Shelf Life and Storage of Extra Virgin Olive Oil
Every advocate of healthy and balanced diet will highlight extra virgin olive oil on the list of most nutritious foods. The abundance of antioxidants and monounsaturated fatty acids makes it the healthiest among oils, which is why it is ubiquitous in every kitchen. Of course, its nutritional properties could be diminished by misuse and inadequate storage, so to get the most out of oil, we have a few tips.
Plastic packaging – no way
The biggest enemy of extra virgin olive oil is plastic packaging and transparent bottles. Light and air in contact with the oil impair its quality. It is recommended to store the oil in dark, smaller volume glass bottles. The reason is to keep the empty space above the oil, which increases with consumption, as small as possible. You want less oxygen, as it necessarily leads to unwanted oxidation process in the oil. Glass does not absorb or emit any odors, it is easy to clean, provides complete protection from oxygen, but not from light, so darker colored glass bottles are recommended.
Do not keep olive oil near daylight and heat
Extra virgin olive oil should be kept away from heat sources such as stoves or direct daylight. When extra virgin olive oil is exposed to heat, its polyphenols decompose, which means that extra virgin olive oil loses its quality. This doesn’t mean you can’t use olive oil for frying, because oleic fatty acid is stable at high temperatures, but it is true that it’s best to store your olive oil in a dark glass bottle and in a dark and cool place. Even if it means your olive oil will get frozen, freezing will not harm the olive oil. Freezing of the olive oils was traditionally considered a sign of quality because there were always many fake olive oil products that were unable to freeze, but today more sophisticated and accurate methods are used to establish the olive oil quality.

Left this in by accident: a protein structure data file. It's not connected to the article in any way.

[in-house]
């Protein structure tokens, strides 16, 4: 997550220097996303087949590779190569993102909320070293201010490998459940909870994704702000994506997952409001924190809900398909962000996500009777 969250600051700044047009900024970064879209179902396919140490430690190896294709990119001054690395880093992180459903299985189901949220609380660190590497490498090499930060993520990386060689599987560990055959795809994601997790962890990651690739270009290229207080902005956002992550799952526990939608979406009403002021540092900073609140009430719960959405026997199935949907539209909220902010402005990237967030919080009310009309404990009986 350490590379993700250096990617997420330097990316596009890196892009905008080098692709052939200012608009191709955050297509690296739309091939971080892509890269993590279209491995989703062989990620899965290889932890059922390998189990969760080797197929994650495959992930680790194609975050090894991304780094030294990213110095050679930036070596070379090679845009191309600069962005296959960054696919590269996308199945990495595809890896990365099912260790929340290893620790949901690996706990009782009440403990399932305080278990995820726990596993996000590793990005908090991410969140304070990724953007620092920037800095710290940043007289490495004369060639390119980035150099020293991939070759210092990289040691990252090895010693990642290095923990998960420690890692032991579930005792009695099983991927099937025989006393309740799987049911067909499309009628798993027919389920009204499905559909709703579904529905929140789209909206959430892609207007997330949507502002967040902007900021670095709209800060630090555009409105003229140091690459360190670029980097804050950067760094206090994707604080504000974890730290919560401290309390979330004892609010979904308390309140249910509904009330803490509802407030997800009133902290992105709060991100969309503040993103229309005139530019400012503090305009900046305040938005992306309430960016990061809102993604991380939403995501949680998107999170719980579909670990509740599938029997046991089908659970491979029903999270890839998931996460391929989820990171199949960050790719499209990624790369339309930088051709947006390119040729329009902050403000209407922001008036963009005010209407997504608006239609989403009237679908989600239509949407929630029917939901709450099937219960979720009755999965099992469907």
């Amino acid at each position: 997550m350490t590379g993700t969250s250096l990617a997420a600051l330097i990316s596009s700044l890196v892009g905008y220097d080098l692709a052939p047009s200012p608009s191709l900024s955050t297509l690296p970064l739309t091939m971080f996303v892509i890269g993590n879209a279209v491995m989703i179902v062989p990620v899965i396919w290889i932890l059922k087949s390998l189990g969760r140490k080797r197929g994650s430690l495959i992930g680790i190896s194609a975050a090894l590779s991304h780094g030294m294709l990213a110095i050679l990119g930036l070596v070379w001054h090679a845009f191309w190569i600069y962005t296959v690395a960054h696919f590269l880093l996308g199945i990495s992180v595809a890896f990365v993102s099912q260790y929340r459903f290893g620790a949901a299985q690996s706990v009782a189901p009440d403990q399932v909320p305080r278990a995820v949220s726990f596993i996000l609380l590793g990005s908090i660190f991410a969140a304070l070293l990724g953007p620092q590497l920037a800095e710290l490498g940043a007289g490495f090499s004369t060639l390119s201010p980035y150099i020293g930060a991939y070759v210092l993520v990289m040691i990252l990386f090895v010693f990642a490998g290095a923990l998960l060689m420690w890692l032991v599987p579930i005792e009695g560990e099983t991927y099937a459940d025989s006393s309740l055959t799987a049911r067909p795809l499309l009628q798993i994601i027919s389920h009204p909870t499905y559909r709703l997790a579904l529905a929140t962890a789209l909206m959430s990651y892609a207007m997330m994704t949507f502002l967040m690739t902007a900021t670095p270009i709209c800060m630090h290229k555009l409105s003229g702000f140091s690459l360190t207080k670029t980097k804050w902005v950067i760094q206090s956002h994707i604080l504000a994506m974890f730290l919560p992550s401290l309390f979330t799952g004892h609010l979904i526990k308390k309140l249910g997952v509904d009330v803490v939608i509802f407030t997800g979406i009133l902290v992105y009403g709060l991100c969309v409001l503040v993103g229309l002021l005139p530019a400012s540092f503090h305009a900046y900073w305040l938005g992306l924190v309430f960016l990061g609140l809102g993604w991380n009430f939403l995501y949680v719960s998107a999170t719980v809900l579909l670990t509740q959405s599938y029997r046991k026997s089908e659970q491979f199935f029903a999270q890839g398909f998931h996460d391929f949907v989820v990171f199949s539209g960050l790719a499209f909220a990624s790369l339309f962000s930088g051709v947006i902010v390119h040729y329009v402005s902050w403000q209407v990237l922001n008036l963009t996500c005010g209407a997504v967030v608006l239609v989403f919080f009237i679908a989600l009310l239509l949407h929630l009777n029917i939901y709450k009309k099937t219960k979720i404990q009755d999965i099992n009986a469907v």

Quality and color of olive oil
There are many opinions that the color of extra virgin olive oil is an indicator of its quality, but the color might only indicate the harvest time and when the olives were pressed. Shades of extra virgin olive oil vary from light yellow to dark green, and both are good. If you buy extra virgin olive oil of intense green color, you can only be sure that it was stored appropriately, in a dark bottle, away from light sources, and at the temperature of 15 to 20 degrees.
Olive oil shelf life
When buying extra virgin olive oil, the biggest problem is to find out when it was produced because the label rarely contains the date of olive harvest and production. Precisely because of this, you can’t know how old that extra virgin olive oil is. Generally, extra virgin olive oil gradually loses its polyphenols with time. Therefore, if the expiration date is not written, follow the rules and use the extra virgin olive oil within a year after the opening. Although the oil might lose some of its properties past its best before date, it is far from inedible. Of course, shelf life differs greatly whether the oil is stored on a heated super-market shelf or in temperature-controlled dark place.
Certain compounds in extra virgin olive oil protect it both from the oxidation process and autooxidation. Phenolic compounds are natural antioxidants in extra virgin olive oil that have a protective effect on our body as well. In addition to this role, they are also important because they protect it from oxidative spoilage and extend its shelf life.
These effective natural antioxidants increase the product’s resistance to spoilage. The maximum concentration of these compounds is present at the time of harvest, when the ratio of the oil in the fruit and the proportion of phenolic compounds is the most favorable. In the process of fruit ripening, the concentration of phenolic compounds goes up until a certain point when it begins to decrease.
Extra virgin olive oil has the property of easily absorbing fragrant and volatile substances. In this way, it acquires undesirable organoleptic characteristics that disrupt and change its quality. It is therefore important that the storage environment is free of any odors, pleasant or unpleasant. We must not forget that extra virgin olive oil is a food product of high nutritional and biological properties which can be irreversibly destroyed by improper storage.
Once opened, it is recommended to consume it within a few months to one year. During this period, extra virgin olive oil will surely retain its characteristic taste and aroma.
The most important characteristic of extra virgin olive oil is the flavor, which enhances the food to which it is added.
From the moment of harvesting, production and packaging, shelf life of extra virgin olive oil is usually 12 to 24 months. If it is out of date, it is not spoiled. It can only lose its recognizable taste and some properties, no longer belonging to the category of extra virgin, but becoming a virgin olive oil.